• Development and Wider Launch of 5G

Contrary to what conspiracy theorists believe, 5G is a massively positive development that’s set to revolutionize internet use by upgrading response time, improving speed drastically, and granting greater ease of access for multiple connected devices.  5G promises to deliver to both telecom operators and users. For individuals, the step up from 4G will bring vast improvements in internet access through a low latency rate and larger access areas. No more endlessly searching for Wi-Fi or having to move your laptop around in the hopes of a stronger signal. For operators, 5G offers the ability to shift their value proposition, allowing them to change from network capacity providers to full-scale, innovative digital partners. The spectrum for growth is huge, as are the opportunities for increasing revenue.  Samsung is one of the biggest brands globally already capitalizing on 5G. The brand’s range of Galaxy 5G devices takes connectivity to new heights and has set the benchmark for other mobile manufacturers to follow. 

Looking to the Future

The past 18 months have brought about a multitude of changes, challenges, and crises for individuals and businesses alike. Some industries have suffered more than others, but it seems unlikely that things will go back to “normal,” at least in the next few years.  There are speculations that the world is about to enter an age of pandemics, which will cement the current trend of remote working, online shopping, and reduction in face-to-face interactions across all industries. These changes have forced industries to innovate at a rate that has previously been difficult to sustain. Change has become the order of the day, and to survive, organizations have had to dedicate every effort to stay ahead of the curve.

Evolve to Thrive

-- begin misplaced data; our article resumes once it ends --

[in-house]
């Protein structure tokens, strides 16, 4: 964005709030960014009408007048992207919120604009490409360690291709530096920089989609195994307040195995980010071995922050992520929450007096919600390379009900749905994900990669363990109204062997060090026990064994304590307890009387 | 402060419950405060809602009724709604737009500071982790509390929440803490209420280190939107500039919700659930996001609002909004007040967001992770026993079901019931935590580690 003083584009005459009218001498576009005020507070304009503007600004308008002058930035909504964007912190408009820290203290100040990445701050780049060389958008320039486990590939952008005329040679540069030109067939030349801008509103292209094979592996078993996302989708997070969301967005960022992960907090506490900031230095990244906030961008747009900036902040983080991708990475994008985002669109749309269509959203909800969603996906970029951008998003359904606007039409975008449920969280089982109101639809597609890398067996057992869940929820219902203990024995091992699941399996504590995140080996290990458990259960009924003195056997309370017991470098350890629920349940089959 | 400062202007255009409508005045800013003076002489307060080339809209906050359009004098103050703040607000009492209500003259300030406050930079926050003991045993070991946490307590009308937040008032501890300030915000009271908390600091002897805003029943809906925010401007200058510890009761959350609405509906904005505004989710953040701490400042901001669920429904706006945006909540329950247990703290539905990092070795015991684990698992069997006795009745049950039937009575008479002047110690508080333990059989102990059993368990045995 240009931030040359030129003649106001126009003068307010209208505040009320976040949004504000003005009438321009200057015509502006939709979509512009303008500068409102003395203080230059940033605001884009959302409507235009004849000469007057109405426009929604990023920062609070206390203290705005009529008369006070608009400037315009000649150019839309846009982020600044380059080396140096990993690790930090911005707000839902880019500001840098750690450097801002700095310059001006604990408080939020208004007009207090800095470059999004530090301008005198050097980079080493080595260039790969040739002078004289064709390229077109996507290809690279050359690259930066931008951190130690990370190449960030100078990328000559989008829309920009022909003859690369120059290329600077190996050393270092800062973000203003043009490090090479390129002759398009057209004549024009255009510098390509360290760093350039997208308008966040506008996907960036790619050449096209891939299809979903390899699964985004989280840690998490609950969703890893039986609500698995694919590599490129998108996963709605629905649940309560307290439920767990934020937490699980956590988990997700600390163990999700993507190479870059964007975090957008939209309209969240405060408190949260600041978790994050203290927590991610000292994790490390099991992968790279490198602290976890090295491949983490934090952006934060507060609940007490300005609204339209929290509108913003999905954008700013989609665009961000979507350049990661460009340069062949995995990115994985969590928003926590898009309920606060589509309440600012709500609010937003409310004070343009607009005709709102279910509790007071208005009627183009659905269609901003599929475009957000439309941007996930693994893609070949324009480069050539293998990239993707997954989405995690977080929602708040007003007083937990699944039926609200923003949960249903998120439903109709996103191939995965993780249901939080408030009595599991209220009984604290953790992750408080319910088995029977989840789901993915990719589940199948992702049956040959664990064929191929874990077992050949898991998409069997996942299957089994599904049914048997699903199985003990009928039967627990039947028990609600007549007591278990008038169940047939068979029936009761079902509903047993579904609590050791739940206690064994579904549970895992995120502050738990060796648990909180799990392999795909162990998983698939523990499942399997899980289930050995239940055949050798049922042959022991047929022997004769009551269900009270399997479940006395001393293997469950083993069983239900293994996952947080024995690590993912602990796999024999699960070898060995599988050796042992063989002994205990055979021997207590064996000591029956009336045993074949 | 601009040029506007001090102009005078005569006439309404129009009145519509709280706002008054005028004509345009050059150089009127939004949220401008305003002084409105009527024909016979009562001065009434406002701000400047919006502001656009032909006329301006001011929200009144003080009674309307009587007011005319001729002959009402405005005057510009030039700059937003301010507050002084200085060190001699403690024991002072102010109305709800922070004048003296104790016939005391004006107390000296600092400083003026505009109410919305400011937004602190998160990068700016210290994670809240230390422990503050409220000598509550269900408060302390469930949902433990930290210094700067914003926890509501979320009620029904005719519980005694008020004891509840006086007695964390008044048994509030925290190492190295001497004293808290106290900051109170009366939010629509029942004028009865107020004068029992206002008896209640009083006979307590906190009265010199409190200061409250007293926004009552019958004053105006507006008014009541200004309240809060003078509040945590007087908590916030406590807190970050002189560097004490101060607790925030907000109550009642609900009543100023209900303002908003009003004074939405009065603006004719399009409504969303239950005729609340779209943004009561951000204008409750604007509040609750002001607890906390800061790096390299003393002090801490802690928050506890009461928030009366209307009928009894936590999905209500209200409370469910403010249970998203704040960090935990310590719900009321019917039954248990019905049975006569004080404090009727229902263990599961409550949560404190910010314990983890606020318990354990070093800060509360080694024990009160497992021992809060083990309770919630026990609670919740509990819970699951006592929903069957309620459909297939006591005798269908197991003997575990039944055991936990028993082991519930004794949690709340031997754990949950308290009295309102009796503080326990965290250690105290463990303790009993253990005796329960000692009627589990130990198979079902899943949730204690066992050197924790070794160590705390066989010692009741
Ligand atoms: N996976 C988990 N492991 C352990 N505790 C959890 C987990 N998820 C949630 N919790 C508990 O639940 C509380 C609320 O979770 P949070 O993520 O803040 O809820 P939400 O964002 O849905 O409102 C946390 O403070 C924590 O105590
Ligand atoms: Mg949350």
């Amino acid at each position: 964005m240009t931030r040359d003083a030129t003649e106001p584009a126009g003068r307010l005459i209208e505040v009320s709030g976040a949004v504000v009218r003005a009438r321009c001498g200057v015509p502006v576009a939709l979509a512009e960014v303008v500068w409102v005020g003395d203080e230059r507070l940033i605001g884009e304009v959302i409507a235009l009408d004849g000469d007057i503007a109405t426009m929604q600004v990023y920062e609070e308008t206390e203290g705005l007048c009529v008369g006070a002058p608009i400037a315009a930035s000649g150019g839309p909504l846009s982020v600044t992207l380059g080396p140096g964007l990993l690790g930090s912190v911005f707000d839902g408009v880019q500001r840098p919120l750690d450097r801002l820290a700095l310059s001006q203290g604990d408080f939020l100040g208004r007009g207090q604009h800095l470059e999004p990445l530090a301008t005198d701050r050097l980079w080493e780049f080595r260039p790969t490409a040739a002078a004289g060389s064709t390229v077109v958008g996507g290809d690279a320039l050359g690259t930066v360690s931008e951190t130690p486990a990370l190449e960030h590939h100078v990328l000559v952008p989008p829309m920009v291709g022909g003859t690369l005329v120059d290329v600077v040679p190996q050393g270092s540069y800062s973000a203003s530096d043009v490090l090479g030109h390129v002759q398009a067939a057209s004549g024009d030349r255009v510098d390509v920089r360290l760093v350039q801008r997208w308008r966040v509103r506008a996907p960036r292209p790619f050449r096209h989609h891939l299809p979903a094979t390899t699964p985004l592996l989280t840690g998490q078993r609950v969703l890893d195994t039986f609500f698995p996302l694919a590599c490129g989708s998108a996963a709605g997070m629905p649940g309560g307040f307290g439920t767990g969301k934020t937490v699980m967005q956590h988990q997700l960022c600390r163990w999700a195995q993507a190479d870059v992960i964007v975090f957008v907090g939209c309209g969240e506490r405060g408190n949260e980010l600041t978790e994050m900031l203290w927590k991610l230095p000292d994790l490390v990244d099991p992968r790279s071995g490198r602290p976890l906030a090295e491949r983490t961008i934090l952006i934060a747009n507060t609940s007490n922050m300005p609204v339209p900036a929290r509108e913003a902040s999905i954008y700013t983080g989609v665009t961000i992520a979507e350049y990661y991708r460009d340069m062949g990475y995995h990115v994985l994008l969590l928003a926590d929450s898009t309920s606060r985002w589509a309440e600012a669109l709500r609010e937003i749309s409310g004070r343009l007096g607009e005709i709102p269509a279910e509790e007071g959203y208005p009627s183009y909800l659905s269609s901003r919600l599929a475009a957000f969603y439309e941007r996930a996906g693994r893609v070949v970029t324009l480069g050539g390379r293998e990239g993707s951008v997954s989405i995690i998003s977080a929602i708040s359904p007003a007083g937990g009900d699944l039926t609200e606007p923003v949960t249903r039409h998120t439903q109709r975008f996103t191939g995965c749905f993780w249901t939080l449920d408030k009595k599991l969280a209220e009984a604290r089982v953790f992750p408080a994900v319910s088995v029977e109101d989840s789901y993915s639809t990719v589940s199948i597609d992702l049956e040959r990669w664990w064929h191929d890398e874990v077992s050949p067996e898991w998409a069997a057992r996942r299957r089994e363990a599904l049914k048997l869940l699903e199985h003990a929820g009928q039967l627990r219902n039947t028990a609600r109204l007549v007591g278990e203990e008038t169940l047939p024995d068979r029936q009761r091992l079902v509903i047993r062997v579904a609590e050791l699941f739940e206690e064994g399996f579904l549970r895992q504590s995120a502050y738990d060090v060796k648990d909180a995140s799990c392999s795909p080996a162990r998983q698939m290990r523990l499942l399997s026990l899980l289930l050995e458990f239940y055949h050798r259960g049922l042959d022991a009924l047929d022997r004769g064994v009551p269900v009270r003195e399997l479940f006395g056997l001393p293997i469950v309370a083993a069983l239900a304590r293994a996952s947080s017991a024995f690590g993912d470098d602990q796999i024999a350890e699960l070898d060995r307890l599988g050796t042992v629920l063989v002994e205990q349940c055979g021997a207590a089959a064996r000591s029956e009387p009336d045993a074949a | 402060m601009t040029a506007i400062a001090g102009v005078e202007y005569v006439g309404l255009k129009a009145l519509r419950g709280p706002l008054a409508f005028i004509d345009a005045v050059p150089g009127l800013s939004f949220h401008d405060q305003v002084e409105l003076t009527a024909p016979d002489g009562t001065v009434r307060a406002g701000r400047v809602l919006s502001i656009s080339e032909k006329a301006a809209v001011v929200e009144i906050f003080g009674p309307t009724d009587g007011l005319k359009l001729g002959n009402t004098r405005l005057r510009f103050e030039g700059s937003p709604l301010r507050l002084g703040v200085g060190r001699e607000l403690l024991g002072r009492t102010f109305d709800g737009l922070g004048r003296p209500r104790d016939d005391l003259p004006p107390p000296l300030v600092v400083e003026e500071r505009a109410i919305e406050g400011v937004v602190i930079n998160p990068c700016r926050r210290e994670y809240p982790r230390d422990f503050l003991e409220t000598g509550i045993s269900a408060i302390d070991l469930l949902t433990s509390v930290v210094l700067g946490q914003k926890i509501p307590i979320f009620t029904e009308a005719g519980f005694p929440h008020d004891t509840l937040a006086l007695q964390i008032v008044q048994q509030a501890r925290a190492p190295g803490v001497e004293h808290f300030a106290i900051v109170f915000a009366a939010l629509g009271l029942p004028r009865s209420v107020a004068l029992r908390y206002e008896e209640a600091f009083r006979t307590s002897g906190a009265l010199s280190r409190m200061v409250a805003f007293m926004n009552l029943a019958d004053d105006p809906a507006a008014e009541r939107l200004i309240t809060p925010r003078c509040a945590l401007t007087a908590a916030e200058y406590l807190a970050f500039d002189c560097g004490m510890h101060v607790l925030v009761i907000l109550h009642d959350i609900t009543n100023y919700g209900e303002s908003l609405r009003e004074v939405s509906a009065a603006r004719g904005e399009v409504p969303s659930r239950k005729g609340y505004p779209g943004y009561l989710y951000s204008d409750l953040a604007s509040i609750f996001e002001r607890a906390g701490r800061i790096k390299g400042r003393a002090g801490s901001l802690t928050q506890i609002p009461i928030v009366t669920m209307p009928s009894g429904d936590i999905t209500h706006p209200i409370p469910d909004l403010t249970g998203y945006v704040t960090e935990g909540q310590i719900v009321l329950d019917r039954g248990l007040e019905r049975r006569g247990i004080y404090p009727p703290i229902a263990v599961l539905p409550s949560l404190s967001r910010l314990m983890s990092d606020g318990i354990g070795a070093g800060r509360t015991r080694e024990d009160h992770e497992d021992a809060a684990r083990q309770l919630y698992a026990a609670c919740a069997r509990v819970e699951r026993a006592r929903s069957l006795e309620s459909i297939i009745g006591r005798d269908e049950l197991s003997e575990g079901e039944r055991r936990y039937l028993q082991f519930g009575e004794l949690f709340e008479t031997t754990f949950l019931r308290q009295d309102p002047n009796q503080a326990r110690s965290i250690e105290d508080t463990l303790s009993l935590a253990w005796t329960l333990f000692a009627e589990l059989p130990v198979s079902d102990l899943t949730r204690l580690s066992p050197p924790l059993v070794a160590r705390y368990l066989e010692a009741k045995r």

Every species undergoes evolution over centuries and millennia, and technology is no different. The speed of change may differ, but the purpose is the same: to adapt to an unstable environment and prepare for the future.  These digital transformation trends will positively drive change and pave the way for new developments that will build on existing structures.

Digital Transformation Roadmap for Businesses

The following map is one approach to digital transformation for an organization. By following these steps, your organization can update practices and gain a competitive edge over those who’ve yet to embark on the transformation process. Step 1 – Develop innovative business models and experiences. Step 2 – Encourage a digital DNA culture within the organization. Step 3 – Update existing infrastructure with new technologies. Step 4 – Use data, not gut reactions, to drive the decision-making process. Step 5 – Find and collaborate with innovative and creative partners.

Ready to start your digital transformation journey?  

Digital transformation is at the core of pushing the business forward. When done the right way, it can help businesses achieve sustainable growth and stay ahead of their competition. Building a successful digital transformation strategy doesn’t have to be a challenge. With the right support and expertise, you can adapt to change and outpace evolving demands. Xaltius is a trusted partner for these projects.  Our experience has proven that a successful digital transformation strategy needs to focus on two things. First, your strategy must include ways to manage evolving business goals. These strategies also need to account for the cultural change that comes with those advancements. Our Data Scientists provide the kind of external perspective, agility, and understanding required for real innovation.   When you partner with Xaltius, you’ll have access to highly skilled professionals, Business Analysts, Data Engineers, Corporate Trainers, and all the ancillary roles for the delivery of your strategy. Each of us at Xaltius is directly accessible to your project managers. We are a Singapore-based IT consultancy providing customized, cost-effective IT solutions to enterprises.  Let us know if we can do anything for you.  To learn more about what we can do for your organization, talk to an industry expert – Book a consultation.